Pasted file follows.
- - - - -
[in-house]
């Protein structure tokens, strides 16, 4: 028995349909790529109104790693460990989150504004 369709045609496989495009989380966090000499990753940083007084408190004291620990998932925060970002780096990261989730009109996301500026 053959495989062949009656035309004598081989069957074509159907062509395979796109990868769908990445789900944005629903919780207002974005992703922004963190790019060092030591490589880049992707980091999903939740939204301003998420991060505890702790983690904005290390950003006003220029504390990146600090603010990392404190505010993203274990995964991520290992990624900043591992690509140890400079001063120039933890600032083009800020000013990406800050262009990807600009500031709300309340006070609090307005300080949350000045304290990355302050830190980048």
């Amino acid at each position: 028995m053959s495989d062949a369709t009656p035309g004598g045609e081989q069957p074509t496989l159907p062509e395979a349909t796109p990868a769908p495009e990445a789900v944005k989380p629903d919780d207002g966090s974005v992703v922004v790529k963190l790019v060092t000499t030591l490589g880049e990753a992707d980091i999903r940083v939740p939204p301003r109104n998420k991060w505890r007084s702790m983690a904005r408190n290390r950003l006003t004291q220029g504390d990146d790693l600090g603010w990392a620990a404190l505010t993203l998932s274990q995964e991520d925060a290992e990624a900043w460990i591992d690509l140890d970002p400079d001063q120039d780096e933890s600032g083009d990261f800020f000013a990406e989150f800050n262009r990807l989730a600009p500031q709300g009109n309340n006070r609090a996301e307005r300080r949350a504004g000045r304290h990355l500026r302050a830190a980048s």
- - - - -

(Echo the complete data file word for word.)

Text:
[in-house]
């Protein structure tokens, strides 16, 4: 028995349909790529109104790693460990989150504004 369709045609496989495009989380966090000499990753940083007084408190004291620990998932925060970002780096990261989730009109996301500026 053959495989062949009656035309004598081989069957074509159907062509395979796109990868769908990445789900944005629903919780207002974005992703922004963190790019060092030591490589880049992707980091999903939740939204301003998420991060505890702790983690904005290390950003006003220029504390990146600090603010990392404190505010993203274990995964991520290992990624900043591992690509140890400079001063120039933890600032083009800020000013990406800050262009990807600009500031709300309340006070609090307005300080949350000045304290990355302050830190980048």
């Amino acid at each position: 028995m053959s495989d062949a369709t009656p035309g004598g045609e081989q069957p074509t496989l159907p062509e395979a349909t796109p990868a769908p495009e990445a789900v944005k989380p629903d919780d207002g966090s974005v992703v922004v790529k963190l790019v060092t000499t030591l490589g880049e990753a992707d980091i999903r940083v939740p939204p301003r109104n998420k991060w505890r007084s702790m983690a904005r408190n290390r950003l006003t004291q220029g504390d990146d790693l600090g603010w990392a620990a404190l505010t993203l998932s274990q995964e991520d925060a290992e990624a900043w460990i591992d690509l140890d970002p400079d001063q120039d780096e933890s600032g083009d990261f800020f000013a990406e989150f800050n262009r990807l989730a600009p500031q709300g009109n309340n006070r609090a996301e307005r300080r949350a504004g000045r304290h990355l500026r302050a830190a980048s």